More prevalent patterns of displacement have been in existence for a long time, however, and these differ in two important ways. First, rather than camps, many of those displaced—60 percent by some estimates—now end up in urban areas, where they can “live autonomously, make money and build a better future… [but they] may be vulnerable to exploitation, arrest or detention, and can be forced to compete with the poorest local workers for the worst jobs.” To address this, recent urban humanitarian efforts increasingly include area-based approaches that include integrated multi-sectoral efforts to support those displaced and the host community’s poorest at the same time.
Second, we are seeing long-term, or protracted, displacement. Over three-quarters of refugees are displaced for more than five years and there are millions of refugees, including Somalis, Afghans, and Palestinians, who have maintained this status for decades or even generations. Some of them have even been re-displaced by more recent events. Some long-term, multi-decadal camps serving refugees and IDPs function as urban systems, just as formal municipalities do. They evolve much akin to the growth of a boom town, and many of the civic challenges are similar.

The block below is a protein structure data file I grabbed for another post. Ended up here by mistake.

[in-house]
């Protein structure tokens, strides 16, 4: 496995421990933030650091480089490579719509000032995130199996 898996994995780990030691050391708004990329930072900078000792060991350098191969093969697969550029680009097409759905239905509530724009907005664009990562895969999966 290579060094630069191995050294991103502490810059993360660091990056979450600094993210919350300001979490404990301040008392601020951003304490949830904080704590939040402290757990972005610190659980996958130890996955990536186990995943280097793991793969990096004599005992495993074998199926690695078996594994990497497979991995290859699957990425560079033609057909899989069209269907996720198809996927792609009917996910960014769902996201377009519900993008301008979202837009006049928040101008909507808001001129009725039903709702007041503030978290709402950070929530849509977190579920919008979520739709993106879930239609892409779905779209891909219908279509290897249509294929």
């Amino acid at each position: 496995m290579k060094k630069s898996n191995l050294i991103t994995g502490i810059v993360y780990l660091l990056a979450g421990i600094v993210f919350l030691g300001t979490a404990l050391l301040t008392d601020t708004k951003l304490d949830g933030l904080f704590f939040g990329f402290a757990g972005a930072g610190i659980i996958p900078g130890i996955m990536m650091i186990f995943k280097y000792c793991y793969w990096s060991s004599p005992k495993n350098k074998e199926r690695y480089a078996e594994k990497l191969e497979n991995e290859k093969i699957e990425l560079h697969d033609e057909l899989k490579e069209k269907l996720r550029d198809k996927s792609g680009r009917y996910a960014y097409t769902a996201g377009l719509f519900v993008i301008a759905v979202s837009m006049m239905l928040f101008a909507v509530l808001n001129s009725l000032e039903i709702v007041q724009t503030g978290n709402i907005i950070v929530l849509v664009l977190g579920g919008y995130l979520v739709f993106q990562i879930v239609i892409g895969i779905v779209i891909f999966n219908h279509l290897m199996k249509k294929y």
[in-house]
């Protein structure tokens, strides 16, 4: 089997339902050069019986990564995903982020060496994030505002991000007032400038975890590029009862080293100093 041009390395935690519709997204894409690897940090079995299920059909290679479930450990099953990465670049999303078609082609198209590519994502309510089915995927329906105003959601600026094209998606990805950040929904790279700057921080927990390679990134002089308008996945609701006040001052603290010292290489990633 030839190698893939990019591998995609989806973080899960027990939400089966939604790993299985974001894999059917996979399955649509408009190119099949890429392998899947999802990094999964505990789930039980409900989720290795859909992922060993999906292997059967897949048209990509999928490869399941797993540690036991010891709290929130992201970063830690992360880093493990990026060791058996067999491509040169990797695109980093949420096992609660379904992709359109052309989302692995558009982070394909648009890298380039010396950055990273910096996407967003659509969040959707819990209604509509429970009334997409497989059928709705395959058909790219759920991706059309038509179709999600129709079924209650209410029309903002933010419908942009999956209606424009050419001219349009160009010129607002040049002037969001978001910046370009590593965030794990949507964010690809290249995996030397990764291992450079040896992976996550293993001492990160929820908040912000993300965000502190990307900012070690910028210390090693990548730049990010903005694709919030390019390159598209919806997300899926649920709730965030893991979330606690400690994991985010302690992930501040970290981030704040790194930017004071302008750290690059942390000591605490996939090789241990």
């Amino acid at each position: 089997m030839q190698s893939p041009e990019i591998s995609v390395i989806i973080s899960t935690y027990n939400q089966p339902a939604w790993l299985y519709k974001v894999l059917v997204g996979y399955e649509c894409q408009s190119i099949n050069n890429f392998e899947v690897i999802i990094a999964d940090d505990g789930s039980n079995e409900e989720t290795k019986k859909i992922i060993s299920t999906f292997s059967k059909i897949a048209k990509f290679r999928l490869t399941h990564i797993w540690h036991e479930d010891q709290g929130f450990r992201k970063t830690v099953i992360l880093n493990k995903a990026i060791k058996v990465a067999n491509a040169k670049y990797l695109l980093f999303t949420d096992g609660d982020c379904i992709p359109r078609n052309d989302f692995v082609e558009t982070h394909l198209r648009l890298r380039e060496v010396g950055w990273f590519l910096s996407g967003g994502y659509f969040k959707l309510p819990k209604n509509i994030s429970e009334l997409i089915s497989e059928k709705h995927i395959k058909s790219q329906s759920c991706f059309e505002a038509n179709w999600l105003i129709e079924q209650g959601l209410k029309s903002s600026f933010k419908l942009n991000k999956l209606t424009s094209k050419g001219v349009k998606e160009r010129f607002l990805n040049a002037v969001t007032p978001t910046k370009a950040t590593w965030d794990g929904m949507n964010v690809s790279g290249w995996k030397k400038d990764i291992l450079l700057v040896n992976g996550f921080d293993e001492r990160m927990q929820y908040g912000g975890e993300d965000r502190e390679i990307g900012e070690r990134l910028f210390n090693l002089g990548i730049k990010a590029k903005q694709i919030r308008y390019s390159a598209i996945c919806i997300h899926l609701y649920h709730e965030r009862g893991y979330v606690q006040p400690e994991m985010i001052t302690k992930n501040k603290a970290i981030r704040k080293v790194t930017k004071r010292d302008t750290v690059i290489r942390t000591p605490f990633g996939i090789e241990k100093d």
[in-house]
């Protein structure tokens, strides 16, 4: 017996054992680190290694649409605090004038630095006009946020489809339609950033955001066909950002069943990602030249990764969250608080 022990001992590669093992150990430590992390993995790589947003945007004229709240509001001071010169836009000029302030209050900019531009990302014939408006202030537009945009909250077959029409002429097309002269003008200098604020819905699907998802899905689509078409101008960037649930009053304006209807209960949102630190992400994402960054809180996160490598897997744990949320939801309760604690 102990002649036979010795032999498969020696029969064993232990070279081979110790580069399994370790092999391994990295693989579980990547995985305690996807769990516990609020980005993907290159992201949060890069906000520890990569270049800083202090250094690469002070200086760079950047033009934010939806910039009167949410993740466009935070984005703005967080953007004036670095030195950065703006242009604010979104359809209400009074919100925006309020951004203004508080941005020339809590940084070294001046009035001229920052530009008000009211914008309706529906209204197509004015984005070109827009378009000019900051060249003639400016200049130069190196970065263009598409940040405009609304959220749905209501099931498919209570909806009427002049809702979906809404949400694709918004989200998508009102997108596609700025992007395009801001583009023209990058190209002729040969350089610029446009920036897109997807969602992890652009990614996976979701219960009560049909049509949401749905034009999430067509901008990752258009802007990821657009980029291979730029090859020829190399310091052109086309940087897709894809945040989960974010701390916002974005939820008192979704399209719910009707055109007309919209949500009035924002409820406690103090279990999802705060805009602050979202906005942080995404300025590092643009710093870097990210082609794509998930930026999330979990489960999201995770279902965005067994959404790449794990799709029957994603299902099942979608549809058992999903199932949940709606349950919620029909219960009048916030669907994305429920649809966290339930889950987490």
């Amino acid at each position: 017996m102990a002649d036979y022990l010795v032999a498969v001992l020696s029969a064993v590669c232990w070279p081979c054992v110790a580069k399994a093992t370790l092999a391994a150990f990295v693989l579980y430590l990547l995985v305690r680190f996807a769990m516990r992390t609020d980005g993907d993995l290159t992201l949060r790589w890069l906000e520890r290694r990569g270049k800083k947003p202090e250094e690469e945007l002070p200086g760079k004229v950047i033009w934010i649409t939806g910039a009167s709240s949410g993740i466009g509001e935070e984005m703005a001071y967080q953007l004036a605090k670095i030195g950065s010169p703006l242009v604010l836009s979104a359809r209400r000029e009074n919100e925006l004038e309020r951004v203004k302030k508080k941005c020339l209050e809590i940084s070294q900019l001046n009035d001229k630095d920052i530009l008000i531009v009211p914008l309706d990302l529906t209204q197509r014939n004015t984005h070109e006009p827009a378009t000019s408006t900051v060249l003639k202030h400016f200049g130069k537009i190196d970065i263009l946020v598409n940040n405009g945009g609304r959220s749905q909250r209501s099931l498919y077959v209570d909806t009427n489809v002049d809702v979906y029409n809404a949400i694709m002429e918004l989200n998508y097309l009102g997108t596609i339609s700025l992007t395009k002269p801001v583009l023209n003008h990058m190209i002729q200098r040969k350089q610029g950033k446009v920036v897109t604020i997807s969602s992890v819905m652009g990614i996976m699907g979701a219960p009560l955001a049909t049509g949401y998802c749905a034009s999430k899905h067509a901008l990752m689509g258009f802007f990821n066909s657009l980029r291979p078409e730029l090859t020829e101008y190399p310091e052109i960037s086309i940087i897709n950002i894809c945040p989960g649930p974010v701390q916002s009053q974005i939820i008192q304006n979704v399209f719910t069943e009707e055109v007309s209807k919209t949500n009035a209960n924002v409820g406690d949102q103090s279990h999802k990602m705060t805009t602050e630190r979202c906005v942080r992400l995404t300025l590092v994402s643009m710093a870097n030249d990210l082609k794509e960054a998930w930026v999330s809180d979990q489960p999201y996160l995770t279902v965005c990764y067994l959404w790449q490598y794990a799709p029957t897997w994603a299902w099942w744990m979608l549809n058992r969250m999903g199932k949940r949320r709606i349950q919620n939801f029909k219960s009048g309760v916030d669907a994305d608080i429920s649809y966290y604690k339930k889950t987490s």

Cities hosting forcibly displaced populations and migrants enjoy advantages, often economic, but also may experience lower crime rates and other benefits. At the same time, displaced individuals often need large amounts of assistance and can strain already stressed urban social services, while laws restricting refugees’ access to work can hinder their ability to contribute to local economies. Often, the entrepreneurial spirit and new skills that migrants bring can provide a real benefit to hosting communities, but this may itself result in resentment.
Urban-focused strategies needed to maximize benefits, minimize risks
Helping displaced people who are dispersed among the permanent population or living for multiple generations without a permanent status is a very different challenge than assisting those temporarily clustered in a temporary camp. For example, children born after their families have been displaced may end up without any identity papers and thus be at risk of statelessness.